Improvement in survival during the past 4 decades among patients with anterior skull base cancer

Ziv Gil, Dan M. Fliss, Oren Cavel, Jatin P. Shah, Dennis H. Kraus

Research output: Contribution to journalArticlepeer-review

Abstract

Background The aims of this study were to determine the trends in survival of patients with anterior skull base cancer over several decades and to identify time-related changes in the demographic and clinical characteristics of this population. Methods In all, 282 patients who underwent craniofacial resection at Memorial Sloan-Kettering Cancer Center and Tel Aviv Medical Center were studied. Patients were categorized in accord with the period of surgery: early (1973-1984, n = 34), intermediate (1985-1996, n = 72), and later (1997-2008, n = 176). Results Patients operated after 1996 had higher rates of comorbidity, dural and pterygopalatine invasion, and multicompartmental involvement than those operated before 1996 (p ≤.001). There was a significant improvement in 5-year overall and disease-specific survival, from 55% and 57%, respectively, for patients operated before 1996, to 66% and 70%, respectively, for those operated after 1996 (p =.02 and p =.006, respectively). On multivariate analysis, surgery after 1996 was an independent predictor of outcome (HR, 0.39, p <.001). Conclusions The survival of patients with anterior skull base cancer is improving. Surgery after 1996 is an independent prognostic factor for an improved outcome.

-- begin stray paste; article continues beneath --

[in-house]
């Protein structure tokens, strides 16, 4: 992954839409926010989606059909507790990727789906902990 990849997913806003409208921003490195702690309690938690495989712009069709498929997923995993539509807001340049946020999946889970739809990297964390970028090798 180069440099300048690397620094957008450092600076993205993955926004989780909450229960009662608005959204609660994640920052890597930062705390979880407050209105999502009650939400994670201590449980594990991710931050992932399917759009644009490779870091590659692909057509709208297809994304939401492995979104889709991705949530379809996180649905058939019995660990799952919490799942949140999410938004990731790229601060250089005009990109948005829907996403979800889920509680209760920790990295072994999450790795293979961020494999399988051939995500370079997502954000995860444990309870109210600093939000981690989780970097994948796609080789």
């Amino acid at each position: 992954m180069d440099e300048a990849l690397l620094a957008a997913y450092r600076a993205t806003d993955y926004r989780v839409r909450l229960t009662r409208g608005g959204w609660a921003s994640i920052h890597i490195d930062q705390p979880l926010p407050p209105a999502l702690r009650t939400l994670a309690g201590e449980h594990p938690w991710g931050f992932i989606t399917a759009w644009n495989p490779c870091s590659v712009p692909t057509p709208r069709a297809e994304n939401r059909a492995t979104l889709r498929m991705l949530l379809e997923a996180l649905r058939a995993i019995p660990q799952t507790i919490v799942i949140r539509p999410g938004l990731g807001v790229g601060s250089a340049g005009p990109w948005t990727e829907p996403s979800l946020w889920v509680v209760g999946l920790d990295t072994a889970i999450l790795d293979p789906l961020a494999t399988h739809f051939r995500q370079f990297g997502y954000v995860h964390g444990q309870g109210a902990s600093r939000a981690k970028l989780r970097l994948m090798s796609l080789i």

Original languageEnglish
Pages (from-to)1212-1217
Number of pages6
JournalHead and Neck
Volume34
Issue number9
DOIs
StatePublished - Sep 2012
Externally publishedYes

Keywords

  • craniofacial resection
  • nasal cavity
  • sinuses
  • skull base
  • squamous cell carcinoma
  • subcranial
  • survival

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